Inquisitive about the caimans of the deep rainforests? Join the research crew of Rupununi Learners, who set up base in 2005 in the village of Yupukari. Peter and Alice Layton have been refining previous research and setting new standards on field study, with a focus on black caimans. Rather than keeping the study isolated, this is now a full-blown community project, where Yupukari and other villages participate in understanding the importance of caimans in this region and gaining new insights into the species. As a result, the caiman is a much loved and protected reptile in the region, and lends itself to a sustainable business for everyone concerned. The exciting part is that guests are invited to join the research teams for caiman tagging, which is what it sounds like: observing the capture of caiman and assisting in data collection while caiman are weighed, measured, sexed, and tagged. Other projects such as a turtle rearing programme and a jaguar camera-trapping survey brings many experts to Caiman House and to the nearby field station and affords a deeper travel experience for visitors. Visit www.rupununilearners.org for more information.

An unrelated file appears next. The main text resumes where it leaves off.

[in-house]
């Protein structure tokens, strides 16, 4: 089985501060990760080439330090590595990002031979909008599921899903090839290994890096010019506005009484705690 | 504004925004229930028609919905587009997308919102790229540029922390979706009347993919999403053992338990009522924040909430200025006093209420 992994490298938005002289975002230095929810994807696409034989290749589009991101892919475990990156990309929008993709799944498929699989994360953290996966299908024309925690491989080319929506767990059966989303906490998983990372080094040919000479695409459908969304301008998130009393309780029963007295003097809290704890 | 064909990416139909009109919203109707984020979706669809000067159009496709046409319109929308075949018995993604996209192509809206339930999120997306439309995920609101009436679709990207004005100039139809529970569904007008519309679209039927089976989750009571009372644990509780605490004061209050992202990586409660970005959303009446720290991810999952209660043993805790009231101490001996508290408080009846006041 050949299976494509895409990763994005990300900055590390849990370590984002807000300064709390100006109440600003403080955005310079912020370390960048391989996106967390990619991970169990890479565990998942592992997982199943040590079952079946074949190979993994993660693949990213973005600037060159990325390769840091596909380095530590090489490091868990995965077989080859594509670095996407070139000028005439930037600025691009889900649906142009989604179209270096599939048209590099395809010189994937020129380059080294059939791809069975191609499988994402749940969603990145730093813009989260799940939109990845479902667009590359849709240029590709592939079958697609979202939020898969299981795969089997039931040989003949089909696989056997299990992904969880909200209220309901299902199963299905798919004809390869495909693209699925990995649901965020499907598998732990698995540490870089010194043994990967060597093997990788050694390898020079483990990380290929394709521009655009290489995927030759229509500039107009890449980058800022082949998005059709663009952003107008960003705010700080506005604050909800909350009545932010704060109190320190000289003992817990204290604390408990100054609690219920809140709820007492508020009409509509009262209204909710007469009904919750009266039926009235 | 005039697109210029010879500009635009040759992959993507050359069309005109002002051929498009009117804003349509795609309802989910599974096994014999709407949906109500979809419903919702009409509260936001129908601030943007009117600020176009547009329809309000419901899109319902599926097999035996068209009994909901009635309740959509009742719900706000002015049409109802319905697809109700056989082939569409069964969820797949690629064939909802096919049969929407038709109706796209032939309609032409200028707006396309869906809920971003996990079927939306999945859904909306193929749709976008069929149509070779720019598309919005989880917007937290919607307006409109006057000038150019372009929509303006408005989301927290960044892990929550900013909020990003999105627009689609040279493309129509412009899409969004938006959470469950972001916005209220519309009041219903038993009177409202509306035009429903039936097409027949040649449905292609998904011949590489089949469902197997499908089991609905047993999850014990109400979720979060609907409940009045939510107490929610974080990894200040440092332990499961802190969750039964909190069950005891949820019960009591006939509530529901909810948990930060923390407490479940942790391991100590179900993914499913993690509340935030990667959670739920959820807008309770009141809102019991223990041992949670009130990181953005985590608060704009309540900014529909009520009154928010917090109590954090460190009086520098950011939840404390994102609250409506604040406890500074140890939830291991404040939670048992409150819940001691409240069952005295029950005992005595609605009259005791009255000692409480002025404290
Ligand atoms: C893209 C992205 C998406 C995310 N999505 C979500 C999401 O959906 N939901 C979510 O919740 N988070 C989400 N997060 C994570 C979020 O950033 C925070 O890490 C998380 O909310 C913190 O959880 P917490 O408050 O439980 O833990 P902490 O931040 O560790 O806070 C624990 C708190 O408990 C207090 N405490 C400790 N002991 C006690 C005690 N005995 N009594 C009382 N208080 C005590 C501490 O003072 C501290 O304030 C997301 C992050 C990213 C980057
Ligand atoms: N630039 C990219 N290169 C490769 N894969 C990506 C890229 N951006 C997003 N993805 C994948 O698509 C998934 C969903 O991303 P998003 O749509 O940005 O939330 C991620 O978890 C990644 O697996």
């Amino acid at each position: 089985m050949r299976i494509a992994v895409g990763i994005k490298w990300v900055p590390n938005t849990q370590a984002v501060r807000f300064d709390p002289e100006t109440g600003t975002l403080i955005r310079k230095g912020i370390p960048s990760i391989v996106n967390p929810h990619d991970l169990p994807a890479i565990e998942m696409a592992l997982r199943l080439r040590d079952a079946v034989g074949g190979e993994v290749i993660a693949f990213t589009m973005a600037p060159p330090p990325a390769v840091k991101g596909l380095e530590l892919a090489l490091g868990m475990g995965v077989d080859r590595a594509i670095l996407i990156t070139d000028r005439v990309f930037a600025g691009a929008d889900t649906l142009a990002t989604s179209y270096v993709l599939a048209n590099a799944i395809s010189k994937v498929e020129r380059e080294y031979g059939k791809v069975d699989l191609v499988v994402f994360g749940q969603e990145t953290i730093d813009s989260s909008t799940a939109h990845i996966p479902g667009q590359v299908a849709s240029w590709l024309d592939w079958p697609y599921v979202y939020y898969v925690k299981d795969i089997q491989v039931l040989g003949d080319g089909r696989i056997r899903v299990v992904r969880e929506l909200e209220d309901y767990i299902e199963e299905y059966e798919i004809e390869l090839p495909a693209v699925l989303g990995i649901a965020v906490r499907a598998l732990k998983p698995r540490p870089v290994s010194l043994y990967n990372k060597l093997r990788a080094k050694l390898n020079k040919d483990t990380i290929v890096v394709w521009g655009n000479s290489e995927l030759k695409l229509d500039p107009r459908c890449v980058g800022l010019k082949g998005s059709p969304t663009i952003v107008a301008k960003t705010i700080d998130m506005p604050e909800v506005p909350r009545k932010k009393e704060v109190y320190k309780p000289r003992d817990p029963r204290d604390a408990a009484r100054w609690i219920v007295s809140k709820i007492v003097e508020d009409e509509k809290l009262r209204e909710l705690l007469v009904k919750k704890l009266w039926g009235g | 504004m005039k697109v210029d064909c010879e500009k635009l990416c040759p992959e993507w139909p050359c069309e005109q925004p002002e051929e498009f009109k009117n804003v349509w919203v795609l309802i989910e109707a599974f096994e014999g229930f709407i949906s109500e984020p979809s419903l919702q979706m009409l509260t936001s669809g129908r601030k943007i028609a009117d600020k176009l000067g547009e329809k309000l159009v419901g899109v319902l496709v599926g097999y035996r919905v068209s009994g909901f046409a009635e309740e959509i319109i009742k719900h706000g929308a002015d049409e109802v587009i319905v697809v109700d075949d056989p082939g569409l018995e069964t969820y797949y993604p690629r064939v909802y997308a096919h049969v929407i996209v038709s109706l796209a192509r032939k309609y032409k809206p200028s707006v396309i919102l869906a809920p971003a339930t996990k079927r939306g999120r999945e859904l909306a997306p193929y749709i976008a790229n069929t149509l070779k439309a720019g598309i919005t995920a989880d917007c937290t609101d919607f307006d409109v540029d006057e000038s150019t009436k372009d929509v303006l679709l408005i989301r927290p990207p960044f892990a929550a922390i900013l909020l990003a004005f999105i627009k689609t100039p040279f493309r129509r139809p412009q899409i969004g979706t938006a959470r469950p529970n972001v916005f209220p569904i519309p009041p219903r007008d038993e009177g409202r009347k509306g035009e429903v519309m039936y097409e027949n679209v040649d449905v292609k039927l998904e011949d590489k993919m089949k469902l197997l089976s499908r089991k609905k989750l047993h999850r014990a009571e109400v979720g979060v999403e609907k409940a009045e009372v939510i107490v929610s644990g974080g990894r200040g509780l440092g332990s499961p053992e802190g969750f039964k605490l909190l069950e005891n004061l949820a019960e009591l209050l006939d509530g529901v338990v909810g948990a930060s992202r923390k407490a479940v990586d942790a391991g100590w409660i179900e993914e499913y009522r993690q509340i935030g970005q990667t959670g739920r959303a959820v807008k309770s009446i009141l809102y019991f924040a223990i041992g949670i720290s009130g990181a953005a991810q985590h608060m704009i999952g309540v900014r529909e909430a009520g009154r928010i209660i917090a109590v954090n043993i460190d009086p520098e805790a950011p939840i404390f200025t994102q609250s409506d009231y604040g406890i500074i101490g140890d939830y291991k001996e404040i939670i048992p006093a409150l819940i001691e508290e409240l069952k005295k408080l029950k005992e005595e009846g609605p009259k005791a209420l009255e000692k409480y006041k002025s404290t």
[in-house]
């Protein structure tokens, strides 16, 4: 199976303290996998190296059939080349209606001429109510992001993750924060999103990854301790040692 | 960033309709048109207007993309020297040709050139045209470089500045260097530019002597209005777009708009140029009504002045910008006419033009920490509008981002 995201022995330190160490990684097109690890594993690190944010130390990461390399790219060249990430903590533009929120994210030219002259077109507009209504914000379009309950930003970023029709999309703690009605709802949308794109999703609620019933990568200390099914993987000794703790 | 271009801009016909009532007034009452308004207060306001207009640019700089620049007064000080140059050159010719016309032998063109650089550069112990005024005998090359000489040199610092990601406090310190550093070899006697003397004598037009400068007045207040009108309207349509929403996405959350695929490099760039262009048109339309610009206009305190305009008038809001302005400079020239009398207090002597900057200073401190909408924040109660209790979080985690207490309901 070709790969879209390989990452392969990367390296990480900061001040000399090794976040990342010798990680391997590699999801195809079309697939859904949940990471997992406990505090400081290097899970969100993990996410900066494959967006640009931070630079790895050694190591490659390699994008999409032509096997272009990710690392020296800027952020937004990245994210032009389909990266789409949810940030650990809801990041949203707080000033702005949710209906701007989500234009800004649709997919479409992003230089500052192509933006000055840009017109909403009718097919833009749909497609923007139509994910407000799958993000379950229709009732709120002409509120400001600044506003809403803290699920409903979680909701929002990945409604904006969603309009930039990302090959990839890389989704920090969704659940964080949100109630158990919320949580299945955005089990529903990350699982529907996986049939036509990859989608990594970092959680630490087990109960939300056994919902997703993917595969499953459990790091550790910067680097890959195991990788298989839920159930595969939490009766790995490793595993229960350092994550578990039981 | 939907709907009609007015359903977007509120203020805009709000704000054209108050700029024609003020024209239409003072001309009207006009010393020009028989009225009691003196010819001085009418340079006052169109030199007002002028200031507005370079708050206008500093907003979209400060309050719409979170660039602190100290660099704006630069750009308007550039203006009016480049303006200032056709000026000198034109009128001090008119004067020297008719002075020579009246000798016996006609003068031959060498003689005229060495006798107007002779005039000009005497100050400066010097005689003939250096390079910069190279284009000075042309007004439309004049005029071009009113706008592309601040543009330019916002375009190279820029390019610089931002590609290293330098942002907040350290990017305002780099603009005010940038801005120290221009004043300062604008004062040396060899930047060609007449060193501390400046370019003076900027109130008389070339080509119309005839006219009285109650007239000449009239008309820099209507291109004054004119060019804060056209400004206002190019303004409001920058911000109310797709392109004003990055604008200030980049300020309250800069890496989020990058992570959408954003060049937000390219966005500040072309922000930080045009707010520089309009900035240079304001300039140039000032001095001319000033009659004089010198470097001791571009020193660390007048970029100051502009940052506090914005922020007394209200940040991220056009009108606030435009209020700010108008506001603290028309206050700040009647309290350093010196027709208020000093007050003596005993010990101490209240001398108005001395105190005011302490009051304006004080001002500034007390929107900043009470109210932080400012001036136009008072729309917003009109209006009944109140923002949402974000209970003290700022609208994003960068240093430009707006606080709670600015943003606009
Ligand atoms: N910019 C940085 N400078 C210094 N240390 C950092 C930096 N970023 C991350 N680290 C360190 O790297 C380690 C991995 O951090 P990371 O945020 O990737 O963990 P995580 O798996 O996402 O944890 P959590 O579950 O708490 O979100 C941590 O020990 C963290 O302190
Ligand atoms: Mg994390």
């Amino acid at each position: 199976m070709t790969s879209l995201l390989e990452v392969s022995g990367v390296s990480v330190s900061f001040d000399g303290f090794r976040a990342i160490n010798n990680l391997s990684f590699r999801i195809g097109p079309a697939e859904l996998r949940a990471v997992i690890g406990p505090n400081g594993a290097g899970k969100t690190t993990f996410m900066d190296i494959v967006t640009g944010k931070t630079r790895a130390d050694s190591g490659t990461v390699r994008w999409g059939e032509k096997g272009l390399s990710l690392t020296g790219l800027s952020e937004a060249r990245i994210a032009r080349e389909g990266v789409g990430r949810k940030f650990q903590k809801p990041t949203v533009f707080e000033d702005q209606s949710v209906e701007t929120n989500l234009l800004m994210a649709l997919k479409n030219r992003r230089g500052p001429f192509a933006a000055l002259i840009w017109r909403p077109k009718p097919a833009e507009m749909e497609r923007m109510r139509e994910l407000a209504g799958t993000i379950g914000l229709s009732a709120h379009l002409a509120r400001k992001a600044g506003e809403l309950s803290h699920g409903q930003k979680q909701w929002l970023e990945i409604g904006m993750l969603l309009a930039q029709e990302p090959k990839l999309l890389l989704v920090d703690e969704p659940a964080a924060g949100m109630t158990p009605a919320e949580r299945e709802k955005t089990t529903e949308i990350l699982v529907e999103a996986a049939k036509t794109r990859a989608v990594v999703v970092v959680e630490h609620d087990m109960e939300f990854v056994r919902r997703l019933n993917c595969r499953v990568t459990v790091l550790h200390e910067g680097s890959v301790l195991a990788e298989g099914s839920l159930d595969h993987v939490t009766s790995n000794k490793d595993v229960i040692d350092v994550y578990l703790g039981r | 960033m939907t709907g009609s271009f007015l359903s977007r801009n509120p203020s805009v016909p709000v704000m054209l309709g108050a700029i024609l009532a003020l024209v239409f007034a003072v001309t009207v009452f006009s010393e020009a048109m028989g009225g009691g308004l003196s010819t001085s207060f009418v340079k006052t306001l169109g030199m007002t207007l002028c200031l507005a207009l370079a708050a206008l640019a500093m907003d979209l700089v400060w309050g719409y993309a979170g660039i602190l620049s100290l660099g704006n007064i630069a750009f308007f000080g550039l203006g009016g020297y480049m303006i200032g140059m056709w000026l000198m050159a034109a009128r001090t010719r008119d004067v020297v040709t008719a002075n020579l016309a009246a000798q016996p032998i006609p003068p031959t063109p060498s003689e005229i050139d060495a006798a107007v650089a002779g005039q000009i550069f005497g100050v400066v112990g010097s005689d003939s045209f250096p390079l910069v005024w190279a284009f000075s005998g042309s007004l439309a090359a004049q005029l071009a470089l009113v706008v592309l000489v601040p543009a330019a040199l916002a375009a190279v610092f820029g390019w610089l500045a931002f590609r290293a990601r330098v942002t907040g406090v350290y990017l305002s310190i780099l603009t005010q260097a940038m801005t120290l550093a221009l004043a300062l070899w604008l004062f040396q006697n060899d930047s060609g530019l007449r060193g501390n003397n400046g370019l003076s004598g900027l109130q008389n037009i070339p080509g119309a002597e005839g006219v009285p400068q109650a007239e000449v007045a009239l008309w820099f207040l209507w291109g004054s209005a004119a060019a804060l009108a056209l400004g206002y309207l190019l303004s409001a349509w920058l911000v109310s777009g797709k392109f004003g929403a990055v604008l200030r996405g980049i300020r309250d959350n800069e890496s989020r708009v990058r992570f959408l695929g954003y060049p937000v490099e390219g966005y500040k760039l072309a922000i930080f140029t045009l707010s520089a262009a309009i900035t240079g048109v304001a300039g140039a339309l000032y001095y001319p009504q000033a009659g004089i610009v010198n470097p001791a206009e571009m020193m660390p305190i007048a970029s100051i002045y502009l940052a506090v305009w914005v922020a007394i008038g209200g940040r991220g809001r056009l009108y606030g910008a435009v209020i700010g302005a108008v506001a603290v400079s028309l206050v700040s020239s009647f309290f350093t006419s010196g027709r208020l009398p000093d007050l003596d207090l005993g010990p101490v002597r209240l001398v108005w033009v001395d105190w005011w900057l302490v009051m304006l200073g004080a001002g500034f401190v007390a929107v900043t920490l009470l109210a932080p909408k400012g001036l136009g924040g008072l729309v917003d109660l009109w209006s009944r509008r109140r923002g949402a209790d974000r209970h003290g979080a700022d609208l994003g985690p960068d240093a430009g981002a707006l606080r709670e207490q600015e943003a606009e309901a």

Guyana has managed to bring about some of the best projects that intersect community, conservation and tourism, creating a solid foundation and business for community-led and owner tourism. The heart of Guyana’s rainforest is brimming with bio-diversity but is still delicate and vulnerable. The eco-lodge serves as the anchor for conservation of wildlife and biodiversity in and around the village. The concept of Surama Eco-Lodge transcends community-based tourism. Here the community owns and operates the lodge, and the profits are distributed back to the village. Naturalists and guides, who know the land and its history well take guests for hikes, fishing trips and wildlife spotting and bird watching walks. The orientation from the guides is authentic and full of anecdotes. The community’s children have pioneered a wildlife club that puts on presentations on culture and nature for guests who visit. Learn more at www.suramaecolodge.com.
Rewa Eco Lodge